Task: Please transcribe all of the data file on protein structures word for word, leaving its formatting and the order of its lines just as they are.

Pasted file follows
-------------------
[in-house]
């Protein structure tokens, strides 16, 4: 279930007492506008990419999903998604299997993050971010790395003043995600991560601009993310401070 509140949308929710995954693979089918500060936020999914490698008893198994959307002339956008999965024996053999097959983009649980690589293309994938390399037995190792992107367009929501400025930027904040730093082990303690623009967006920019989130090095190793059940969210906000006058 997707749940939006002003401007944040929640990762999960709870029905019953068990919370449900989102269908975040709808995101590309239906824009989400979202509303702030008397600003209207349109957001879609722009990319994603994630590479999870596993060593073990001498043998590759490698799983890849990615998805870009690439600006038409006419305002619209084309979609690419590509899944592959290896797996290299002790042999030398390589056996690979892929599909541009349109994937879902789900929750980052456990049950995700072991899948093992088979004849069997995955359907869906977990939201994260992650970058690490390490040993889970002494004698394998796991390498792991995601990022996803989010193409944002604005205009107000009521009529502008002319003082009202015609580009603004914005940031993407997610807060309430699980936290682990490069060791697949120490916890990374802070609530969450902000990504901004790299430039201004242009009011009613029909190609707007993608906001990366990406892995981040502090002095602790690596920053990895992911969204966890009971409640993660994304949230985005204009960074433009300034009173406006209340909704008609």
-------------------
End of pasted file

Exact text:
[in-house]
């Protein structure tokens, strides 16, 4: 279930007492506008990419999903998604299997993050971010790395003043995600991560601009993310401070 509140949308929710995954693979089918500060936020999914490698008893198994959307002339956008999965024996053999097959983009649980690589293309994938390399037995190792992107367009929501400025930027904040730093082990303690623009967006920019989130090095190793059940969210906000006058 997707749940939006002003401007944040929640990762999960709870029905019953068990919370449900989102269908975040709808995101590309239906824009989400979202509303702030008397600003209207349109957001879609722009990319994603994630590479999870596993060593073990001498043998590759490698799983890849990615998805870009690439600006038409006419305002619209084309979609690419590509899944592959290896797996290299002790042999030398390589056996690979892929599909541009349109994937879902789900929750980052456990049950995700072991899948093992088979004849069997995955359907869906977990939201994260992650970058690490390490040993889970002494004698394998796991390498792991995601990022996803989010193409944002604005205009107000009521009529502008002319003082009202015609580009603004914005940031993407997610807060309430699980936290682990490069060791697949120490916890990374802070609530969450902000990504901004790299430039201004242009009011009613029909190609707007993608906001990366990406892995981040502090002095602790690596920053990895992911969204966890009971409640993660994304949230985005204009960074433009300034009173406006209340909704008609």